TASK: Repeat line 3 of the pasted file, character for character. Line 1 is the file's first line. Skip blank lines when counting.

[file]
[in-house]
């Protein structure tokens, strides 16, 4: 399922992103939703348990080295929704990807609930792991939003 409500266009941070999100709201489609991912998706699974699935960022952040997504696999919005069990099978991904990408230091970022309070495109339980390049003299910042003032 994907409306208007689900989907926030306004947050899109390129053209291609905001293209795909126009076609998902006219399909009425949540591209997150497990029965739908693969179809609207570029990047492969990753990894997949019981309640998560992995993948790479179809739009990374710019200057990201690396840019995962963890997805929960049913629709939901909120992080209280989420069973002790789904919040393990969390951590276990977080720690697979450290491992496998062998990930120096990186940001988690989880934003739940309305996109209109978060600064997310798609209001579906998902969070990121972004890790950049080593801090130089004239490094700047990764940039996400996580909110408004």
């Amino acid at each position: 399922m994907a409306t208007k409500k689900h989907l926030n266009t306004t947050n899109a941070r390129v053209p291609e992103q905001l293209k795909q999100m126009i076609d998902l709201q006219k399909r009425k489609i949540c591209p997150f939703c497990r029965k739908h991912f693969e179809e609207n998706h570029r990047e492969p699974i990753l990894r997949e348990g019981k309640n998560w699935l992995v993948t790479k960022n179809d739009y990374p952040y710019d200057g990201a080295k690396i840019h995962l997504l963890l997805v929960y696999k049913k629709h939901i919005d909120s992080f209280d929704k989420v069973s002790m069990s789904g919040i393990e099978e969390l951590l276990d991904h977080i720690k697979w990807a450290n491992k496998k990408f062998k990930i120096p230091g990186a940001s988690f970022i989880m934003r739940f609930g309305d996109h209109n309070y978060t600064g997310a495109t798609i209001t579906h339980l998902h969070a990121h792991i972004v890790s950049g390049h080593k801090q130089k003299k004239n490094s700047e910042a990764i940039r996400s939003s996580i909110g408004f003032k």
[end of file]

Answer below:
């Amino acid at each position: 399922m994907a409306t208007k409500k689900h989907l926030n266009t306004t947050n899109a941070r390129v053209p291609e992103q905001l293209k795909q999100m126009i076609d998902l709201q006219k399909r009425k489609i949540c591209p997150f939703c497990r029965k739908h991912f693969e179809e609207n998706h570029r990047e492969p699974i990753l990894r997949e348990g019981k309640n998560w699935l992995v993948t790479k960022n179809d739009y990374p952040y710019d200057g990201a080295k690396i840019h995962l997504l963890l997805v929960y696999k049913k629709h939901i919005d909120s992080f209280d929704k989420v069973s002790m069990s789904g919040i393990e099978e969390l951590l276990d991904h977080i720690k697979w990807a450290n491992k496998k990408f062998k990930i120096p230091g990186a940001s988690f970022i989880m934003r739940f609930g309305d996109h209109n309070y978060t600064g997310a495109t798609i209001t579906h339980l998902h969070a990121h792991i972004v890790s950049g390049h080593k801090q130089k003299k004239n490094s700047e910042a990764i940039r996400s939003s996580i909110g408004f003032k």